The Kenyan government’s move to introduce an Export Development and Promotion Levy (EIPL) on imported goods, potentially leading to decreased trade with East African Community (EAC) partners, has faced opposition from various groups including the Kenya Association of Manufacturers (KAM), the Federation of Kenya Employers, and tax consulting firms.
Under the new law, the EIPL for all items brought into the country for local use has risen from 10% to 17.50% of the customs value. However, products from EAC member states that follow specific origin rules are exempt from this levy.
The Kenya Association of Manufacturers expressed their concern through a statement, saying, “The Finance Act has introduced a 10 percent export levy while the rest of East Africa has a zero percent rate. This will immediately lead to trade being diverted to neighboring countries. It will also encourage investment in COMESA nations.”
KAM further highlighted in a presentation to the National Assembly’s Finance and National Planning Committee that despite Tanzania’s efforts to become a regional trade hub, Uganda and Tanzania have become Kenya’s primary import partners.
Kenya’s imports from Tanzania have seen a significant surge in recent years, going from Ksh18 billion ($126 million) in 2018 to Ksh54 billion ($378 million) in 2022. KAM expressed concern that without careful consideration, Kenya could become overly reliant on imports and lose its regional trade position.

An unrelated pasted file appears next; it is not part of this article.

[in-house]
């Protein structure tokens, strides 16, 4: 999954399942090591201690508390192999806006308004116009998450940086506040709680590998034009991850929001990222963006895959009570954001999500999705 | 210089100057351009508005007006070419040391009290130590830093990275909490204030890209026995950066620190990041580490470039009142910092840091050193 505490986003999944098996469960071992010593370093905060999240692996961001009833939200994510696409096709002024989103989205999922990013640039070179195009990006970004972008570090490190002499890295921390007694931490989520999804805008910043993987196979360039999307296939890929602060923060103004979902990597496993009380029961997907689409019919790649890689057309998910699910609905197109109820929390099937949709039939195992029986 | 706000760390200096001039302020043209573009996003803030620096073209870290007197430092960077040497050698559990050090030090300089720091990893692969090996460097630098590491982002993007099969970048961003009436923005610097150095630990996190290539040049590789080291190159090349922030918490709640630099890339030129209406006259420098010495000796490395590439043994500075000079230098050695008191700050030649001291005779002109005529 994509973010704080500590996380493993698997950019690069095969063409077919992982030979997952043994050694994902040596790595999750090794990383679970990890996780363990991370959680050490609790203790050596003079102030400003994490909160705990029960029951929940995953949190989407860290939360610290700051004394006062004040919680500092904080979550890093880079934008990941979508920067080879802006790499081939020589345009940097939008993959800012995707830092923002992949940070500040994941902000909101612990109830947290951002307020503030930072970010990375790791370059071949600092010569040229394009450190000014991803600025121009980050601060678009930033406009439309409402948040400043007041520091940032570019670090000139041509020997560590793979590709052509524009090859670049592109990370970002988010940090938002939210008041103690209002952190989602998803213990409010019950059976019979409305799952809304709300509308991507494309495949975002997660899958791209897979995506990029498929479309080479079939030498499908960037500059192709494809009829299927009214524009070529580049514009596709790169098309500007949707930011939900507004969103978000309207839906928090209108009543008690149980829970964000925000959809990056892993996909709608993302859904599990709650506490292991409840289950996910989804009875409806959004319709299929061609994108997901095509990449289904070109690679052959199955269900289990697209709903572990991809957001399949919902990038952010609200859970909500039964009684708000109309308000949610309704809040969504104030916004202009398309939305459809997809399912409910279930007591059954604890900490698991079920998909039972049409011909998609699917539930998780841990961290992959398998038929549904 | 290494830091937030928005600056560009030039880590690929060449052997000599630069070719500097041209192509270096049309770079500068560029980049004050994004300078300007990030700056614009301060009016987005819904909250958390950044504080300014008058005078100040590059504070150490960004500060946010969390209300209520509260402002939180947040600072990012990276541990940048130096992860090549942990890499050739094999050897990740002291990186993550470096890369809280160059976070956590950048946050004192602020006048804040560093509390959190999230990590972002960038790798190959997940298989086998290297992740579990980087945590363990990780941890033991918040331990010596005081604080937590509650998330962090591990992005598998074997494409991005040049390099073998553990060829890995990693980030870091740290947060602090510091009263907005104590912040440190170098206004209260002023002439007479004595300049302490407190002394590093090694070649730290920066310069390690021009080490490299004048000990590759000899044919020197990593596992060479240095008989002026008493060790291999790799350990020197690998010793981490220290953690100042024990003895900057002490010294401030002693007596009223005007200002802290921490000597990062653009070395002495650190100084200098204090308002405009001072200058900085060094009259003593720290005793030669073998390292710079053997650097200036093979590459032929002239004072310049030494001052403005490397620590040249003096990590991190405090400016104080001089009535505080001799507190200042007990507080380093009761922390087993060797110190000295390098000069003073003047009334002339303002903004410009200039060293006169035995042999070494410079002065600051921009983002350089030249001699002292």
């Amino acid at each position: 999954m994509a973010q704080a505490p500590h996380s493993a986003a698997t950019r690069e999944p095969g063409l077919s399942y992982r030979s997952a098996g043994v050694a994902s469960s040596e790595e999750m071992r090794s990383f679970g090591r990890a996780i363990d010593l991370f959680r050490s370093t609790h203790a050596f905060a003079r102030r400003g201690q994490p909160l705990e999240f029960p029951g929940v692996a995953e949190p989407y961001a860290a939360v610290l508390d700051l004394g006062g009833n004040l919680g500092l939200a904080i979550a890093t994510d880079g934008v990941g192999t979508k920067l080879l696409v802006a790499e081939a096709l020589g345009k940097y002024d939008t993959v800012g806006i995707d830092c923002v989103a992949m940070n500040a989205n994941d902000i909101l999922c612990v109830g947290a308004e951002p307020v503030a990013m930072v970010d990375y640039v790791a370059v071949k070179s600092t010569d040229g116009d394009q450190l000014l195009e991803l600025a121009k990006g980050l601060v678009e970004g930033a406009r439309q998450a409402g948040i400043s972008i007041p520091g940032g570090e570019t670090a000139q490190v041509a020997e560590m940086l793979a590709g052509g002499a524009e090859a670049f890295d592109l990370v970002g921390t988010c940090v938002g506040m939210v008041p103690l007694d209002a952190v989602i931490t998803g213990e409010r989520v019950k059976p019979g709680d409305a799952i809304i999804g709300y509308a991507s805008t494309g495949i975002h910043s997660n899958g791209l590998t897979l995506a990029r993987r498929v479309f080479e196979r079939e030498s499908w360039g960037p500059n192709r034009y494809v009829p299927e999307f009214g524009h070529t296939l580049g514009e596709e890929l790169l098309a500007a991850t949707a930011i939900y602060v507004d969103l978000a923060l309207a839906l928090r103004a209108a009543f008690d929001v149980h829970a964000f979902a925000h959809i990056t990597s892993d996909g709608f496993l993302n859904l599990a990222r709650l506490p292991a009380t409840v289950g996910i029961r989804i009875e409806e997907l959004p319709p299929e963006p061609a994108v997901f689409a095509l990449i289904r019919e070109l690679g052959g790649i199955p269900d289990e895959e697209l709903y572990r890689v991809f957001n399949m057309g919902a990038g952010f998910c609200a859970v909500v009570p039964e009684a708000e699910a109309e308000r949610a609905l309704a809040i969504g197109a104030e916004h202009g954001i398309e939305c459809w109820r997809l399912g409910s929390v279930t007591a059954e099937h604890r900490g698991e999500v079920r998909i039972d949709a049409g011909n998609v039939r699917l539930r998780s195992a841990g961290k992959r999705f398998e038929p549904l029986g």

While KAM acknowledges that some measures in the law aim to boost specific manufacturing sectors, they argue that the EIPL negatively affects industries like cement, paper, steel, and metal production.
Unlike neighboring countries, Kenya has introduced import taxes on steel and other manufactured goods, even though these sectors are zero-rated elsewhere. For example, galvanized iron wire is now subject to a 10% duty in Kenya, while being tax-free in other EAC countries.
KAM maintains that even though the Common External Tariff (CET) rate is 25%, a regional duty remission currently maintains a zero percent rate. With the introduction of the new levy on certain products, KAM believes trade will shift in favor of Tanzania and Uganda. They suggest that the tax should have been applied to finished products rather than raw materials.
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Kenya’s implementation of the Finance Act 2023 has sparked debates and worries, particularly regarding the new levy on imports and changes in trade dynamics. While some aspects of the law aim to promote domestic manufacturing, concerns remain about its impact on trade relationships and the overall economy.